Will a vote for this leftist politician end Dilma Rousseff’s political career?

Written by Staff Writer by Claire Woods, CNN

Former Brazilian President Dilma Rousseff, convicted of breaking budget laws and suspended by Congress in May, is currently taking her last steps as a political leader.

This week, her allies in the Brazilian Left — spearheaded by former Finance Minister Guido Mantega — filed a motion in the National Chamber of Deputies to be elected speaker of the house, which would render her ineligible for running again in 2018.

“It would be consistent with a short end to her political career. To say that I’m surprised is a huge understatement,” Jeff Gaulin, deputy editor of the Guardian, told CNN.

“But it would be completely consistent with her reputation as someone who actually does believe in the things she’s saying. That’s a fatal point.”

An intervention that falls flat

When Rousseff returned to power in 2010, she embarked on a business-friendly agenda of higher taxes, free trade deals and broad labor reforms, but was re-elected in 2014 on promises of social investments and reduced inequality.

Within months, however, her popularity plummeted and she was impeached for breaking budget laws.

“She was seen as being a leftist vision of the country, and thus a very popular position within the politics of Brazil in the period before her political party was voted out of office in 2016,” said Gaulin.

The other candidate

Mantega, a close ally of Rousseff, is currently the House’s leader, but would vacate the position if he is elected to the speaker’s seat.

Even before Rousseff’s trial, Mantega’s promotion to a key position of power had received criticism from critics.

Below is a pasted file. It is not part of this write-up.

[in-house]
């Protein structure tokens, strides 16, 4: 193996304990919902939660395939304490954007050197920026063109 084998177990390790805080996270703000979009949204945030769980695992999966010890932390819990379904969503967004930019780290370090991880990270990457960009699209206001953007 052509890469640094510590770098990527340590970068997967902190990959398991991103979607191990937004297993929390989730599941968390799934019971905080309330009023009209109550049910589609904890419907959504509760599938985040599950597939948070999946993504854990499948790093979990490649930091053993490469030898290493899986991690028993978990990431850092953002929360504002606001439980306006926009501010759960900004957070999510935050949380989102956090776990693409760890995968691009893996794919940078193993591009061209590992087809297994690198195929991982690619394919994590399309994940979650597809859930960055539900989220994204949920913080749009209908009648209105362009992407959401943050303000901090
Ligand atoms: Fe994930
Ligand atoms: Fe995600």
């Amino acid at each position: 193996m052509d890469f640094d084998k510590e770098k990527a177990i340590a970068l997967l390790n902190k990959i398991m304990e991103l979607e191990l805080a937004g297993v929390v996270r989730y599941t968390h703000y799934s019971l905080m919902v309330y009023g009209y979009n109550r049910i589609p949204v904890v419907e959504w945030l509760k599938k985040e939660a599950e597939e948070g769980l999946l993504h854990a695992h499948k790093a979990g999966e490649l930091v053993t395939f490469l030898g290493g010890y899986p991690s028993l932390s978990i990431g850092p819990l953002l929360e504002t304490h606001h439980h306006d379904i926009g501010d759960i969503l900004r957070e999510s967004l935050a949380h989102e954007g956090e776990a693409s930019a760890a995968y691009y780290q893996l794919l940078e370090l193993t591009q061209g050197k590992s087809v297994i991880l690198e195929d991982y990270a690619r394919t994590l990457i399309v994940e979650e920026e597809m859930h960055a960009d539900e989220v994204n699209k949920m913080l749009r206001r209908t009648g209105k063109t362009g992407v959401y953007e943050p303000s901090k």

In the week after she was barred from a third term, a poll by Brazilian news outlet Folha de S.Paulo found that only 17% of those surveyed trusted Mantega.

Finance Minister Allan Engelson was quick to praise Mantega, calling his support of Rousseff and the impeachment “a loyal and reliable ally.”

“That could be the best argument for him being elected,” Gaulin said.

“Politically it’s impossible for him to get elected, but also constitutionally, he doesn’t need to get elected, in that he was imprisoned and jailed for a violation of an institution.”

Double standards

Fidelity to the institutions is key to securing a return to political office for Mantega, experts say.

He currently sits in the house of a body which was the victim of political warfare, courtesy of Rousseff and the impeachment process. He has even presided over committees examining the impeachment and corruption cases against the former president.

The court eventually found Rousseff guilty of using spending cuts to disguise the true size of her budget and suspended her from office in May.

“The clearest example I saw of this was her impeachment hearing in April where she ridiculed it, as a fake procedure [and she said], ‘that’s the worst political hearing in this whole country’s history’,” said Gaulin.

“She clearly used her time in office to hone her skills to play partisan games with public bodies.”

Throughout his time in office, Rousseff was constantly criticized for the way she ran her administration, in particular for her handling of the country’s economic crisis and battle with inflation.

According to BBC Brasil, Rousseff has been sentenced to at least 21 years in prison.

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